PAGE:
NAO: Expect above-inflation energy and water rises until 2030

Energy and water bills will continue to increase above inflation until 2030.

A report by the National Audit Office (NAO) has discovered large-scale…

Energy and water bills will continue to increase above inflation until 2030.

A report by the National Audit Office (NAO) has discovered large-scale infrastructure projects will have to be funded through the pockets of consumers – over two-thirds of the £310 billion is set to be raised in this manner. 

The body warned hard-pressed Britons could be left facing significant hikes in their tariffs and the poorest ten per cent of households are likely to be the worst affected. 

Despite the fact incomes have remained fairly steady over the past number of years, people have been forced to cope with large increases in the price of energy – whereas the average unit cost of telecoms services has actually fallen over the last decade.

The NAO is concerned about the lack of a "common approach" in the energy sector and wants to see more action when it comes to forecasting bills and measuring affordability.

Amyas Morse, head of the NAO, said: "Government and regulators do not know the overall impact of planned infrastructure on future consumer utility bills, or whether households, especially those on low incomes, will be able to afford to pay them. It seems critical to know 'how much is too much', based on reliable information."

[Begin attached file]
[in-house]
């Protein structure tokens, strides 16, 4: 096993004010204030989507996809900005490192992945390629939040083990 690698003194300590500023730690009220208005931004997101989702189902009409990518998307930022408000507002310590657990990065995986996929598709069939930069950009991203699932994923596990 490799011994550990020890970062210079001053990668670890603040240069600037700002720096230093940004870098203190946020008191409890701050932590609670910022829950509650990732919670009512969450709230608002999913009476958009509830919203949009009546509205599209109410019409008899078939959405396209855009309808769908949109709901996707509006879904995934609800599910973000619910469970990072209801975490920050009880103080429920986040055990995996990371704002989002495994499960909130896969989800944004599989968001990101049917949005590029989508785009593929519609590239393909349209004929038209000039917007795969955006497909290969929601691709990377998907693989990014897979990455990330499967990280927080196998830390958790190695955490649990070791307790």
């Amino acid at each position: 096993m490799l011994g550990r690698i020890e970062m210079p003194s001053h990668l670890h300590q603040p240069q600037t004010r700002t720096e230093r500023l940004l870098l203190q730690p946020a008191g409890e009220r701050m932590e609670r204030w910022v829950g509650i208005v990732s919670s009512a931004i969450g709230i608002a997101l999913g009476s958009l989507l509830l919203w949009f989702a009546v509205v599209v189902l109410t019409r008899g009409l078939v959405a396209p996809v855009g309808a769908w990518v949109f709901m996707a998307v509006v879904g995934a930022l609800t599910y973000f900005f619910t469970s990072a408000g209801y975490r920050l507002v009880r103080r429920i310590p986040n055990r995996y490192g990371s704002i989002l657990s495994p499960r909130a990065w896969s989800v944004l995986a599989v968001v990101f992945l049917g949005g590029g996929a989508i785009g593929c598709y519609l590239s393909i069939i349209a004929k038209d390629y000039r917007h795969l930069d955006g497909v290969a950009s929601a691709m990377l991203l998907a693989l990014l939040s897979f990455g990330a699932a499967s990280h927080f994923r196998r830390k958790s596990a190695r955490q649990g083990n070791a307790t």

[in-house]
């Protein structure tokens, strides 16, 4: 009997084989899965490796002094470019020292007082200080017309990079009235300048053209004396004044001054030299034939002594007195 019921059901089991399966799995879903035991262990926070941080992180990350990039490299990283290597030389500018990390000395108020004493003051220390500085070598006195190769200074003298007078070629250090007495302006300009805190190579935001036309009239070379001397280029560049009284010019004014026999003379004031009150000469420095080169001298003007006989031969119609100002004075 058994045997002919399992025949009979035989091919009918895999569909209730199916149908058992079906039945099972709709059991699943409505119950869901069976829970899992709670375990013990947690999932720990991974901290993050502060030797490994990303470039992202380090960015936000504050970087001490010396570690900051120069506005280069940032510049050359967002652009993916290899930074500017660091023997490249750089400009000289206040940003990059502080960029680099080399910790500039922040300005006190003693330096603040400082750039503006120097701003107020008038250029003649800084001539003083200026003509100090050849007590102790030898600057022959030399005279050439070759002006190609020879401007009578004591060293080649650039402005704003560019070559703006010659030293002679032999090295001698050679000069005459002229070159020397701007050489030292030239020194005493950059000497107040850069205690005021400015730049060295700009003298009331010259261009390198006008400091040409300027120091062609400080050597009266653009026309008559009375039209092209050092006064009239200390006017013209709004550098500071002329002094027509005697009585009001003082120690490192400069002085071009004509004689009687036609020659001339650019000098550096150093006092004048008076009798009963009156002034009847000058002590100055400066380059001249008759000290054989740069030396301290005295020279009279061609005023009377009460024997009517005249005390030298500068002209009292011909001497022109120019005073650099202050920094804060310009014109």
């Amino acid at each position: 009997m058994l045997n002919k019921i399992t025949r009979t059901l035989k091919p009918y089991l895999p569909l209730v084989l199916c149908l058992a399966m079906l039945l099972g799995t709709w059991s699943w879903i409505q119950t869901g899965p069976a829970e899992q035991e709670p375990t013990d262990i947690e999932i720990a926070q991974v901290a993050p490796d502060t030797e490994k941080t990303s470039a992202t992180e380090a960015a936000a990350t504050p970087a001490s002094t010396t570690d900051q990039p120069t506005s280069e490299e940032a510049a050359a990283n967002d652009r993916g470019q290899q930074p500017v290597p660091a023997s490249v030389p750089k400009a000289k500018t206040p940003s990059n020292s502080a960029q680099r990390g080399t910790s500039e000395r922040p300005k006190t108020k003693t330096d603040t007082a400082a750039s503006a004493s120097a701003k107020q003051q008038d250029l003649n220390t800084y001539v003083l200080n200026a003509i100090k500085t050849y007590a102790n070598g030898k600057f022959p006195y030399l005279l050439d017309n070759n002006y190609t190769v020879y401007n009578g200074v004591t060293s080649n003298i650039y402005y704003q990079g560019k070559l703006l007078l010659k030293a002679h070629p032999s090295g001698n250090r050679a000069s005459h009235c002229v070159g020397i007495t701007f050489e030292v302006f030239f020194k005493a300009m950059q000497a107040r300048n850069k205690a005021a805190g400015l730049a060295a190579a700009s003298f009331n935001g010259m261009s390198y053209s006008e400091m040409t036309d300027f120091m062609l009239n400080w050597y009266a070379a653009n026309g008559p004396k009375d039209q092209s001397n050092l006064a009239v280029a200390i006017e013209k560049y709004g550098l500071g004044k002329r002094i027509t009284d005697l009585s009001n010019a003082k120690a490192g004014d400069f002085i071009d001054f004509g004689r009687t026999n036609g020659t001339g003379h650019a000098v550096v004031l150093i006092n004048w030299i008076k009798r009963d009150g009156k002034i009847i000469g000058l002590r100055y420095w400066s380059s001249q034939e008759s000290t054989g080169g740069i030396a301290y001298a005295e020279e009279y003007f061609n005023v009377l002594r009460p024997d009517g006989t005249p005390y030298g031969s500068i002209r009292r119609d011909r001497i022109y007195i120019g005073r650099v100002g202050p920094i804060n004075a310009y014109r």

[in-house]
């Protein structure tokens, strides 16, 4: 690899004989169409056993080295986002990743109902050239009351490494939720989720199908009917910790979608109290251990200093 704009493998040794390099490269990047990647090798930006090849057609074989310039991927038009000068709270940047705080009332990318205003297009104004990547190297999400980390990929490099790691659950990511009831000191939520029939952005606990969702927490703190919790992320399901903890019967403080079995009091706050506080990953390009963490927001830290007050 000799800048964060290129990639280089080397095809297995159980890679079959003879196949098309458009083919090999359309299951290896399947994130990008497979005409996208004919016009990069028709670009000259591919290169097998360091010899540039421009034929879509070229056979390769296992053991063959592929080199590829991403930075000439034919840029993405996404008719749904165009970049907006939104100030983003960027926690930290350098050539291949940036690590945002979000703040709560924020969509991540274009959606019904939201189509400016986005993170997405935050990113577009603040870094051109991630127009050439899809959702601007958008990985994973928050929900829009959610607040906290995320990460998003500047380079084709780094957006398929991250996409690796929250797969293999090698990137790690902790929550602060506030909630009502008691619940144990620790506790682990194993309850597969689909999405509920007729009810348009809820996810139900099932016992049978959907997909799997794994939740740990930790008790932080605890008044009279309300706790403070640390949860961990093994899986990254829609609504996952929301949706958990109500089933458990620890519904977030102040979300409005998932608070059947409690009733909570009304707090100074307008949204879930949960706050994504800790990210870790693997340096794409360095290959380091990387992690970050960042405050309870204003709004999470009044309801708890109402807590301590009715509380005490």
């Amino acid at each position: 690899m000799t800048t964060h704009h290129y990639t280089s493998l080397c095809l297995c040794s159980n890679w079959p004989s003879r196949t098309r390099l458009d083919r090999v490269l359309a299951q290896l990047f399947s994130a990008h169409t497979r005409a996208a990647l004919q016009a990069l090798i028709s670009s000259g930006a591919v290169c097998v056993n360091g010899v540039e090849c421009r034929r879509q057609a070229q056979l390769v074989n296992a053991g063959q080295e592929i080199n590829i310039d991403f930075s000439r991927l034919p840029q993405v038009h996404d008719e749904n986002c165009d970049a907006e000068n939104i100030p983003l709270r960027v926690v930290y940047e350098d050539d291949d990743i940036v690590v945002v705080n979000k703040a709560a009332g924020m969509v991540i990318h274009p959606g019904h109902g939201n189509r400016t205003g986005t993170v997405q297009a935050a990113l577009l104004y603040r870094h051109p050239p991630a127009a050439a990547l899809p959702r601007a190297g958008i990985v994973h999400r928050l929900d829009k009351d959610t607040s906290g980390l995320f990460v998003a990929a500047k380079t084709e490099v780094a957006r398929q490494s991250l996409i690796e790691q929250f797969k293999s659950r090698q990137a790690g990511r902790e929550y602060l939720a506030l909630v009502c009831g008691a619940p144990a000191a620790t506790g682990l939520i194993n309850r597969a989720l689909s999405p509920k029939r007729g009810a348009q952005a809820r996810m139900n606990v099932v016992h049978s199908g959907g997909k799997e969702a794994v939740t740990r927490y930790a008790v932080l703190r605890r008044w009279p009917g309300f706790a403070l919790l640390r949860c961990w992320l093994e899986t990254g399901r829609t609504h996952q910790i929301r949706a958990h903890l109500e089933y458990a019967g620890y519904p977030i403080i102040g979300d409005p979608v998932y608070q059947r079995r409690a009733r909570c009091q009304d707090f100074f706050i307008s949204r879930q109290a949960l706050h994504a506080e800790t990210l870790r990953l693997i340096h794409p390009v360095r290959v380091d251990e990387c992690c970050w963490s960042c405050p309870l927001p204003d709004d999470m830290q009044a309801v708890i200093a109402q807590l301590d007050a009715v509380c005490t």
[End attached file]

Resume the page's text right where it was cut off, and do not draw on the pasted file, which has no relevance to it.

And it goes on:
Citizens Advice chief executive Gillian Guy is worried by the current situation, as she revealed since the first price hike was announced by a Big Six provider on October 10th, nearly 84,000 people have gotten in touch with the charity seeking advice.

Ms Guy added there is a "desperate need" for the energy sector to be reformed, as a sustainable plan for the future needs to be drawn up. She remarked many households would not be able to afford a £200 increase in their outgoings.

If people cannot afford to pay their energy bills, they may be forced to rely on credit, which could ultimately lead to them developing debt problems. 

By Amy White

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